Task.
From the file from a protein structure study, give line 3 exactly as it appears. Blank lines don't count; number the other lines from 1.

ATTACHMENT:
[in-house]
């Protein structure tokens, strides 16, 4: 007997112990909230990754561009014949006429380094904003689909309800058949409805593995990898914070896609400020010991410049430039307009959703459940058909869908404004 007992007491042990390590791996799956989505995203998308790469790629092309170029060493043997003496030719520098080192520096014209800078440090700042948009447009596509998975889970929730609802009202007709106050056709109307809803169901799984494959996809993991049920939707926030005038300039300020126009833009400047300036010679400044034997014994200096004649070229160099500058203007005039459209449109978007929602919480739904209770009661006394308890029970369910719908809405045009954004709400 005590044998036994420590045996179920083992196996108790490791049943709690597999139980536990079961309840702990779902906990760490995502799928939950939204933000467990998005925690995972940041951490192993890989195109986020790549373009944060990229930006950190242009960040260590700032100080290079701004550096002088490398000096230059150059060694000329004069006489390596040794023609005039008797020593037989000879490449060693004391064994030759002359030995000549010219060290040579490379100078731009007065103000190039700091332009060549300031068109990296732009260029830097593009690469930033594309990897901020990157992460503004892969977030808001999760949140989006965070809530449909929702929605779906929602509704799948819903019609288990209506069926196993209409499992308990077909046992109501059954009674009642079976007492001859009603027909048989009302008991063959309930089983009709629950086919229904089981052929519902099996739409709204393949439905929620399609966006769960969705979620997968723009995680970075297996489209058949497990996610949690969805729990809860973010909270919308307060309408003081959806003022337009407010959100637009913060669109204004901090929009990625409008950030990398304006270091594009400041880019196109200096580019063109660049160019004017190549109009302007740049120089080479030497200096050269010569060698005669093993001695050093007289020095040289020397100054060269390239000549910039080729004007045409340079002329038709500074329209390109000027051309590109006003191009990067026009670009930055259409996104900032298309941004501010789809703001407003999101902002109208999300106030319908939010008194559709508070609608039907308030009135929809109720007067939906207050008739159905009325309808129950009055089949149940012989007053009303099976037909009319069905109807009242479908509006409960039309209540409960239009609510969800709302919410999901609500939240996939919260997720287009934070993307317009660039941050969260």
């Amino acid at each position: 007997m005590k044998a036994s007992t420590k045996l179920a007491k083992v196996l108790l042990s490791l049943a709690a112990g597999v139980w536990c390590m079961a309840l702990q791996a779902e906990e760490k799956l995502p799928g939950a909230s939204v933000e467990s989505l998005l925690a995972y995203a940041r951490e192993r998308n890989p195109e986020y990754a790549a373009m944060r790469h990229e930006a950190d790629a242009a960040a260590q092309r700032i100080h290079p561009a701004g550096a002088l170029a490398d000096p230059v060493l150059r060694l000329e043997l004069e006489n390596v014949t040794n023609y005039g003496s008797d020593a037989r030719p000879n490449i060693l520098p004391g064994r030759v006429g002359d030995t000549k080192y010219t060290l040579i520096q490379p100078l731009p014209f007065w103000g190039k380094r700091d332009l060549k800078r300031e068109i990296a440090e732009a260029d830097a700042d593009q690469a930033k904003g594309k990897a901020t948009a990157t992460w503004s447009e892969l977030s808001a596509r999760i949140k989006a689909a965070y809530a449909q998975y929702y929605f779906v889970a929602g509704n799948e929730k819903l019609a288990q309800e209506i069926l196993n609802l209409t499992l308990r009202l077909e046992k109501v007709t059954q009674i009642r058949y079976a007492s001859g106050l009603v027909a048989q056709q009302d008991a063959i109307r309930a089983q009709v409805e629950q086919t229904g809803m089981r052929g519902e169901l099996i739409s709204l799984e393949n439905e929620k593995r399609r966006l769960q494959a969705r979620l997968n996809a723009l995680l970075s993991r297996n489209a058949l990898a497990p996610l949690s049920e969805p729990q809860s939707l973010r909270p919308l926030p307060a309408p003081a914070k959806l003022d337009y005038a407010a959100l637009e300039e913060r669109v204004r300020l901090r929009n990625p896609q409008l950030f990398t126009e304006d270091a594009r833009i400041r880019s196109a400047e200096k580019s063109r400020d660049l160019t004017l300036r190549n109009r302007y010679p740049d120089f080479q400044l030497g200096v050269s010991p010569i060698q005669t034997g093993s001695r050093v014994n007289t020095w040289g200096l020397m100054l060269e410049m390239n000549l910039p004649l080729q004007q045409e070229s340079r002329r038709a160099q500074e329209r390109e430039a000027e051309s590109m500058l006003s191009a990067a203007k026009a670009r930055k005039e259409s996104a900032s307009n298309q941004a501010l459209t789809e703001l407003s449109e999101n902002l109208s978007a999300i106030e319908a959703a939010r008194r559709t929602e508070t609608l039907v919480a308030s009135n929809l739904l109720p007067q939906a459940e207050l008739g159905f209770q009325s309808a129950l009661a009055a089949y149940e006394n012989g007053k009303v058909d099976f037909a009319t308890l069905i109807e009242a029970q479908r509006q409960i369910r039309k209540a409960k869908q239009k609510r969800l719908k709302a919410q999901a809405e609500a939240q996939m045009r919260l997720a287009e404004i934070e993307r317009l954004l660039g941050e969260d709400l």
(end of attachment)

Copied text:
């Amino acid at each position: 007997m005590k044998a036994s007992t420590k045996l179920a007491k083992v196996l108790l042990s490791l049943a709690a112990g597999v139980w536990c390590m079961a309840l702990q791996a779902e906990e760490k799956l995502p799928g939950a909230s939204v933000e467990s989505l998005l925690a995972y995203a940041r951490e192993r998308n890989p195109e986020y990754a790549a373009m944060r790469h990229e930006a950190d790629a242009a960040a260590q092309r700032i100080h290079p561009a701004g550096a002088l170029a490398d000096p230059v060493l150059r060694l000329e043997l004069e006489n390596v014949t040794n023609y005039g003496s008797d020593a037989r030719p000879n490449i060693l520098p004391g064994r030759v006429g002359d030995t000549k080192y010219t060290l040579i520096q490379p100078l731009p014209f007065w103000g190039k380094r700091d332009l060549k800078r300031e068109i990296a440090e732009a260029d830097a700042d593009q690469a930033k904003g594309k990897a901020t948009a990157t992460w503004s447009e892969l977030s808001a596509r999760i949140k989006a689909a965070y809530a449909q998975y929702y929605f779906v889970a929602g509704n799948e929730k819903l019609a288990q309800e209506i069926l196993n609802l209409t499992l308990r009202l077909e046992k109501v007709t059954q009674i009642r058949y079976a007492s001859g106050l009603v027909a048989q056709q009302d008991a063959i109307r309930a089983q009709v409805e629950q086919t229904g809803m089981r052929g519902e169901l099996i739409s709204l799984e393949n439905e929620k593995r399609r966006l769960q494959a969705r979620l997968n996809a723009l995680l970075s993991r297996n489209a058949l990898a497990p996610l949690s049920e969805p729990q809860s939707l973010r909270p919308l926030p307060a309408p003081a914070k959806l003022d337009y005038a407010a959100l637009e300039e913060r669109v204004r300020l901090r929009n990625p896609q409008l950030f990398t126009e304006d270091a594009r833009i400041r880019s196109a400047e200096k580019s063109r400020d660049l160019t004017l300036r190549n109009r302007y010679p740049d120089f080479q400044l030497g200096v050269s010991p010569i060698q005669t034997g093993s001695r050093v014994n007289t020095w040289g200096l020397m100054l060269e410049m390239n000549l910039p004649l080729q004007q045409e070229s340079r002329r038709a160099q500074e329209r390109e430039a000027e051309s590109m500058l006003s191009a990067a203007k026009a670009r930055k005039e259409s996104a900032s307009n298309q941004a501010l459209t789809e703001l407003s449109e999101n902002l109208s978007a999300i106030e319908a959703a939010r008194r559709t929602e508070t609608l039907v919480a308030s009135n929809l739904l109720p007067q939906a459940e207050l008739g159905f209770q009325s309808a129950l009661a009055a089949y149940e006394n012989g007053k009303v058909d099976f037909a009319t308890l069905i109807e009242a029970q479908r509006q409960i369910r039309k209540a409960k869908q239009k609510r969800l719908k709302a919410q999901a809405e609500a939240q996939m045009r919260l997720a287009e404004i934070e993307r317009l954004l660039g941050e969260d709400l």